Opinion: Female professors deserve tenure support
University must give women opportunities to succeed in tenure process
The tenure process is long. After six years of jumping through scholarship hoops, professors must put all their hope on a single person: the provost. Job security for those in academia depends on just one person after years of scholarship and teaching. This dependence on one person can change the trajectory of one’s career. If someone has been denied tenure, it can be difficult to start fresh. The provost can single handedly change someone's life.
On Oct. 15, former School of International Service professor Loubna Skalli-Hanna won over $1.3 million in an age discrimination case brought against the University. Former provost Scott Bass was the one who denied her tenure application in 2014. Skalli-Hanna was 51 at the time of her application. For former provost Bass, in the jury’s eyes, this was reason enough to dismiss her.
Skalli-Hanna was encouraged at every stage of the tenure process. But her scholarship and teaching wasn’t enough to outweigh the issue Bass took with her age. When the Committee on Faculty Grievances found evidence for “serious concerns about the overall fairness of the process,” that wasn’t enough for former University President Neil Kerwin, either. Then again, court documents showed that he had written “old SIS” on Skalli-Hanna’s application, according to evidence presented by Skalli-Hanna’s lawyers.
For women, age is more than a number. Cases like these that remind us of all the supposed “clocks” women are made to run against. Academia has its unique issues with supporting women. The tenure process, as it functions now, leaves women out and ignores the realities of their lives in academia.
In research that analyzed two million articles from JSTOR in the hard sciences, social sciences, law, history, philosophy and education fields, 22 percent of all authors were female. Since scholarship is an essential part of the tenure process, it can be more of a challenge for women to be published due to discriminatory ideas about their research quality.
Teaching and service to the university are also factors when applying for tenure. Within teaching, there is room for discrimination. It is not out of the question for male students to have sexist ideas about their female professors that skew student teaching evaluations.
Typical with other jobs, women may feel that they have to commit more time than a male professor would, in order to seem as qualified. When the system has set women up to think they are not as capable, many women will act that way. The tenure process punishes them for it.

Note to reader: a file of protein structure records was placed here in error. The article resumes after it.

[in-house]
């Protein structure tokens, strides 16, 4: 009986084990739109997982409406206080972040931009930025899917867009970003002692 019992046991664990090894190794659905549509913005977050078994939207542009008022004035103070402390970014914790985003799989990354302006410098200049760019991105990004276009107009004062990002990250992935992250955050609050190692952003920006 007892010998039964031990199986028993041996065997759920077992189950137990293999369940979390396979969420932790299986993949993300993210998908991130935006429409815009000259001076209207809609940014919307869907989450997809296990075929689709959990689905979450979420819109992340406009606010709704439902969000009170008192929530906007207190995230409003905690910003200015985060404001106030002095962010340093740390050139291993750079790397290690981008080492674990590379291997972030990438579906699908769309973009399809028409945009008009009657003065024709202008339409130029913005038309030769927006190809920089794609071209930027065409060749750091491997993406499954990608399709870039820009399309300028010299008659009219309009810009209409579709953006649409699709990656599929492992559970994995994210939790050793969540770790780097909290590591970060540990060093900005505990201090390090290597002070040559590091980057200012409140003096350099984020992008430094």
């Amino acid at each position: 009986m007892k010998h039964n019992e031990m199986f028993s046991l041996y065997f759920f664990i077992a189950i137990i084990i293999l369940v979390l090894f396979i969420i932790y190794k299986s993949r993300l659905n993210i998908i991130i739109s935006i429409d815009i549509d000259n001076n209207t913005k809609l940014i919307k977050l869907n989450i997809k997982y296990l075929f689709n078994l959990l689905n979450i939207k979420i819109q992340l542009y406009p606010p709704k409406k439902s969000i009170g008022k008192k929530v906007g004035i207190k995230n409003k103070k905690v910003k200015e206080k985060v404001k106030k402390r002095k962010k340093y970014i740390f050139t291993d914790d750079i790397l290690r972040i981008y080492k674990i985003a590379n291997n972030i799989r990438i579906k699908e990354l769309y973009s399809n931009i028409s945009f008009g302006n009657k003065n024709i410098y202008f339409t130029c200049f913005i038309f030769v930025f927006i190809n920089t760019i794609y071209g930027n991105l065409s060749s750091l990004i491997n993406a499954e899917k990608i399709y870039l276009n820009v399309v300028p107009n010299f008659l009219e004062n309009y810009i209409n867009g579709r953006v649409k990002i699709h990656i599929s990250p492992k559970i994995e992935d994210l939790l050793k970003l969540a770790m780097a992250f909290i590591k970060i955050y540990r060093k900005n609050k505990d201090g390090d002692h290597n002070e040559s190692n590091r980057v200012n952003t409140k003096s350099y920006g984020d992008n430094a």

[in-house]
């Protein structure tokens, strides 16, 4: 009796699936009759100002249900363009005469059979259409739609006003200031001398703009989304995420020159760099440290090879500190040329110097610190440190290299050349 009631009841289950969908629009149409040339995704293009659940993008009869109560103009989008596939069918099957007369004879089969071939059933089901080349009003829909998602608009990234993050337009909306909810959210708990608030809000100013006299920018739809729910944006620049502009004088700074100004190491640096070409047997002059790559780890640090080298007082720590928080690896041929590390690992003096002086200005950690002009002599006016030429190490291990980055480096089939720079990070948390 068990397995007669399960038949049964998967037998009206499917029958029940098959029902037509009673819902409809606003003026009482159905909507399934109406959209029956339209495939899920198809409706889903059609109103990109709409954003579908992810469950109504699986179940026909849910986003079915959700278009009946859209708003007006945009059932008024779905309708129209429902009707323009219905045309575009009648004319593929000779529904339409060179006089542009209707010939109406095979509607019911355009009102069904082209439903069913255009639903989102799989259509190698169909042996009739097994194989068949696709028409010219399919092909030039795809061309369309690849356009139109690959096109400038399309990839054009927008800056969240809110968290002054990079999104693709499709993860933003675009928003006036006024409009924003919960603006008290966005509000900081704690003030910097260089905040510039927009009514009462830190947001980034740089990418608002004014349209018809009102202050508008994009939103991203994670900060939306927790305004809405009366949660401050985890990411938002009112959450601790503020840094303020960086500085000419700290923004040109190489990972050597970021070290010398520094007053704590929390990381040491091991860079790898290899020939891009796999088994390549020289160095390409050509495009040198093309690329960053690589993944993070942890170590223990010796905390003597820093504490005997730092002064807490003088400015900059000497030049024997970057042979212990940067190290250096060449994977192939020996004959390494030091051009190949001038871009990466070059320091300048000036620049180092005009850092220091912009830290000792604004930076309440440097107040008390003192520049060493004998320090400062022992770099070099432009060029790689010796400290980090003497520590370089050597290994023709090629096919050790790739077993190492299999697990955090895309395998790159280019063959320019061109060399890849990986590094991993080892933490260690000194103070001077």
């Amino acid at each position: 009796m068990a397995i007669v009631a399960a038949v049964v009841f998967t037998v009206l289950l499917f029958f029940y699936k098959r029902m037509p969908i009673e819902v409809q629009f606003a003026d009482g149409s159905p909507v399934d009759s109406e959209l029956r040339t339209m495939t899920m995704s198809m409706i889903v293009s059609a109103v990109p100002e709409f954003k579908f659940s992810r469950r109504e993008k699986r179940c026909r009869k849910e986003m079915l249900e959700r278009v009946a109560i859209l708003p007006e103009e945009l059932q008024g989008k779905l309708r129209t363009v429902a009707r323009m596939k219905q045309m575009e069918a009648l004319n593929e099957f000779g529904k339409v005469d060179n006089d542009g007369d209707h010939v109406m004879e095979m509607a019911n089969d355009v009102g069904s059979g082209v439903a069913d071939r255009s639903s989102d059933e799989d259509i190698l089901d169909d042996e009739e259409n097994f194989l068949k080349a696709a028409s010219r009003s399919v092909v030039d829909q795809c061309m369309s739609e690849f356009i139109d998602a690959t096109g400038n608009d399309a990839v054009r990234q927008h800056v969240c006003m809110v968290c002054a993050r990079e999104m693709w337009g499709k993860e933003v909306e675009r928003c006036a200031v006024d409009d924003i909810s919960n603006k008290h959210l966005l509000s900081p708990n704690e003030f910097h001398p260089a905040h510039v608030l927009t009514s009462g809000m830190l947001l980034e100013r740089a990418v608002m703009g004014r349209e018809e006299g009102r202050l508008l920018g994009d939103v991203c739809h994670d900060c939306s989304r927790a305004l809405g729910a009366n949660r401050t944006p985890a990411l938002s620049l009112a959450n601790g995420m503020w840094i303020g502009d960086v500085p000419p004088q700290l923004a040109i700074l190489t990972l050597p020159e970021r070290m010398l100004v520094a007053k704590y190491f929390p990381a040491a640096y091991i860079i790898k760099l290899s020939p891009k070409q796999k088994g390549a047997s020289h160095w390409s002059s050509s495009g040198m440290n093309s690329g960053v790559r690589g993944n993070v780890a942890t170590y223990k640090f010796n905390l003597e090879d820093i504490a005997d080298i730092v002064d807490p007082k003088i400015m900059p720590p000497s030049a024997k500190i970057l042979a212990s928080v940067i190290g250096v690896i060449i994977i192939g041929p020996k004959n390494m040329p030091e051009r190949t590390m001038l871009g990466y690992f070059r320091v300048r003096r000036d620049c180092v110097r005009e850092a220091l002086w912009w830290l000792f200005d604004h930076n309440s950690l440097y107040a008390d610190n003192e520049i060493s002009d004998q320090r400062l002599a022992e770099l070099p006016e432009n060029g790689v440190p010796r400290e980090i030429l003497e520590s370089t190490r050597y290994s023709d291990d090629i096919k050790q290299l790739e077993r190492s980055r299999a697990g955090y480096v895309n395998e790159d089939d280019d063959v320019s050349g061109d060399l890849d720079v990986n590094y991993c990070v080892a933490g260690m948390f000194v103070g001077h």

For those that are not approved for tenure, the career that has taken so many hours and years is essentially over. The professor has to begin all over again. Starting over can be especially difficult for women, as the challenges still exist from their previous experience.
Proving tenure discrimination is difficult, and to other universities it may appear that the professor wasn’t good enough. The tenure process at the University appears to be consistently leaving women out, when now more than ever women and women of color are needed in academia. These groups have deserved academic accolades for much longer than they’ve been given.
If the University is really committed to hiring more women and people of color as professors, then past tenure actions deserve re-evaluation. When we ignore the value of women’s life perspectives, we ensure that claims of diversity are only surface level. Kerwin and Bass are both still on University payroll as tenured professors in School of Public Affairs.
All the talented women that could have served this University further that were denied on spurious grounds had to go through the challenges that come with starting new. Skalli-Hanna is not the only woman to allege discrimination by the previous administration as The Eagle reported in the spring.
Women and women of color need appropriate understanding throughout their academic careers of the unique difficulties of entering a space that has been dominated by older, white men in the United States. The perspectives that women bring, and their ability to model success to their female students, are absolutely necessary. The University must recommit itself to truly hiring, and tenuring, women.
Samantha McAllister is a sophomore in the School of International Service and a columnist at The Eagle.